- Solder the new diode on the board but make sure where to place the positive and negative ends of the diode. If you solder it the other way around, your Arduino would still not power on.
To help you out to follow these steps, here there’s a tutorial on how to replace a fried diode on an Arduino Nano board.
You can use the same method for other boards as well.
Solution 4: Replace the Damaged Voltage Regulator
If the solutions mentioned above did not solve your problem, then this one might do the job.
Replacing the voltage regulator chip on the Arduino board needs a lot of attention. It would be best if you’re sure that you’re replacing the chip with the same one.
Make sure that the chip regulates the voltage to 5 Volts and not more than that, or else your Arduino board might start to heat up, and that would lead to a deteriorated performance.
Use the same tools as in the previous section – a soldering iron, solder wick, solder sucker, and, of course, a brand new 5V voltage regulator.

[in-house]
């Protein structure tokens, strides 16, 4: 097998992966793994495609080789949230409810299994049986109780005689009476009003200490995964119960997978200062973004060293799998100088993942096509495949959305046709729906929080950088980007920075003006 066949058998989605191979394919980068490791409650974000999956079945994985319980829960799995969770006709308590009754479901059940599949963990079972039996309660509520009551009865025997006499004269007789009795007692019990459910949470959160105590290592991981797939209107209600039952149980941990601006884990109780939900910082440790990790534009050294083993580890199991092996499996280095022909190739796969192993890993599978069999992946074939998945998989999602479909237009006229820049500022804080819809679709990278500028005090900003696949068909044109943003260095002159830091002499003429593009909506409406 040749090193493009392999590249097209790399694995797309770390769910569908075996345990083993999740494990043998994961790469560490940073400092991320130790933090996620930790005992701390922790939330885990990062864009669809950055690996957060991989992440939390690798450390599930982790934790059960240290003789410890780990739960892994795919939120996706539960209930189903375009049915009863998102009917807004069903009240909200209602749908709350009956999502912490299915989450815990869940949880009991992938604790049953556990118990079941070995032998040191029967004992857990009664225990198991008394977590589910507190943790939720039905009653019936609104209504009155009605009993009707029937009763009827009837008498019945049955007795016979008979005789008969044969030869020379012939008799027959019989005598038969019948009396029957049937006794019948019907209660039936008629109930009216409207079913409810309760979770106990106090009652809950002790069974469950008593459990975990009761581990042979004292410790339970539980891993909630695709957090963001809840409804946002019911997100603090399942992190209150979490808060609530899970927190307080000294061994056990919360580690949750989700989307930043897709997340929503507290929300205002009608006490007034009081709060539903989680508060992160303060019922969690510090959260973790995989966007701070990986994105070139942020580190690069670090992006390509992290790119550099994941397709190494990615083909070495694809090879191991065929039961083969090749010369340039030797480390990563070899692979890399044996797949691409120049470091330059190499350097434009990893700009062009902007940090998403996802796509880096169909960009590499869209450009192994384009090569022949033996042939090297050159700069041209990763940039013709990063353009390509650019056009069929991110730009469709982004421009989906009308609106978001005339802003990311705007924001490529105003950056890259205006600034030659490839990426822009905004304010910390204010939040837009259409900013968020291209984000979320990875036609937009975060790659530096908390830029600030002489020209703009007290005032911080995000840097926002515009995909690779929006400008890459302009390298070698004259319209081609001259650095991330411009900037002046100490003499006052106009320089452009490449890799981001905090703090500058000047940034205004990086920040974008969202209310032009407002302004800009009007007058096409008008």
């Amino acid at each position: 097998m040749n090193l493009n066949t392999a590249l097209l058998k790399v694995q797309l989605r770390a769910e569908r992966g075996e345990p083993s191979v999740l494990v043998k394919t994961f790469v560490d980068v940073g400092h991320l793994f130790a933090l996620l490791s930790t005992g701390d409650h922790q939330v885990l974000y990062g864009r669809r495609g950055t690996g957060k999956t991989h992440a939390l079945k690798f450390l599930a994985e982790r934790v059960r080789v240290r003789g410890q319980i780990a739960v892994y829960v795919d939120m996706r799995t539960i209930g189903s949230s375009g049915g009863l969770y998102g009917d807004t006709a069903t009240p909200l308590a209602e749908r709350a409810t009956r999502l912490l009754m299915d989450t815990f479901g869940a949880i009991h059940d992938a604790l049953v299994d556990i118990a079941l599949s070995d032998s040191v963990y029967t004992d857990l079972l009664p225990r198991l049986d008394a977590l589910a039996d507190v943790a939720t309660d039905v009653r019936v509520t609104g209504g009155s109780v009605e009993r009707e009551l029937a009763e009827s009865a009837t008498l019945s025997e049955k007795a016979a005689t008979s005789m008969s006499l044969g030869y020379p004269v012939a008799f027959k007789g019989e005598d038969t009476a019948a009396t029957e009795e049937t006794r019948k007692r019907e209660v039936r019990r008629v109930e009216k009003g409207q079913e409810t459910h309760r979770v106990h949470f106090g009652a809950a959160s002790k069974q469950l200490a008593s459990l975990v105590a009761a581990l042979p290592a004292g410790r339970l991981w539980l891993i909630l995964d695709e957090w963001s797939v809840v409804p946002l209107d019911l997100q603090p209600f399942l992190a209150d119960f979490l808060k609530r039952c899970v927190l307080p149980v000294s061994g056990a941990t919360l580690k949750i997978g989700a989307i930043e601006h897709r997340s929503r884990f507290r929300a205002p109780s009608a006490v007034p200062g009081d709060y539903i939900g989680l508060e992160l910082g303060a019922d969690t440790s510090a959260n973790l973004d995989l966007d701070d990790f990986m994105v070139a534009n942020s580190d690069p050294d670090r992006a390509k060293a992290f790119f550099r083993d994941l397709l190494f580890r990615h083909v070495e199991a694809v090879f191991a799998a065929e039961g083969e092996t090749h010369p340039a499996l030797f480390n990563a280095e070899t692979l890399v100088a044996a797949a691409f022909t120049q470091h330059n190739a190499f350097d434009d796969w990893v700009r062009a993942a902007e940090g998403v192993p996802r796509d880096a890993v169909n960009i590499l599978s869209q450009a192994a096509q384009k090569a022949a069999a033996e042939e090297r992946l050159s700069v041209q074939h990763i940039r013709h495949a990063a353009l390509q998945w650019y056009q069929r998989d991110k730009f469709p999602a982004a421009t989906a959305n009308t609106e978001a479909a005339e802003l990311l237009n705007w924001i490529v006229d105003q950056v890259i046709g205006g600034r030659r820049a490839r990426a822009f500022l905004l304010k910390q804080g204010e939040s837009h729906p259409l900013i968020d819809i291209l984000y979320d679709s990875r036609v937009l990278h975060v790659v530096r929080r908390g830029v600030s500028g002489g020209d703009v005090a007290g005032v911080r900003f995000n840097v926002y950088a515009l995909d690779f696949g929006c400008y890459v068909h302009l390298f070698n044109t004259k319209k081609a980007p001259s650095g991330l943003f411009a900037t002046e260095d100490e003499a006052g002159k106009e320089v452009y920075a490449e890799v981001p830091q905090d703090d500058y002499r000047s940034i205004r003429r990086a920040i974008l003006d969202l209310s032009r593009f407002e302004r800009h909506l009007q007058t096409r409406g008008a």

Before unsoldering the voltage regulator chip, make sure to know where precisely are each of its pins connected because you’d have to solder the new voltage regulator chip in the same way.
- Unsolder the damaged voltage regulator chip using a soldering iron and a sucker.
- Make sure you melt the solder completely and then suck it out.
- After removing the worn-out voltage regulator, all you need to do is solder the new one in its place.
You can find several tutorials to help you with soldering a new voltage regulator on your Arduino board.
Click here to check out a quick tutorial on how to replace the voltage regulator on an Arduino MEGA. You can use the same technique for other Arduino boards as well.
Is Your Arduino Turning On?
Once you know the cause why your Arduino I not turning on, is easy to move forward and fix it, you can solve this issue at home following whichever step described in this article applies to your case.
If you’re not able to solve it with any of the steps or find the real reason behind it, then you might consider buying a new Arduino board or consulting a technician to solve your problem.
I hope that this article has solved your Arduino problem.
Let me know in the comment section what other issues you’eve had with your board and how you solve it!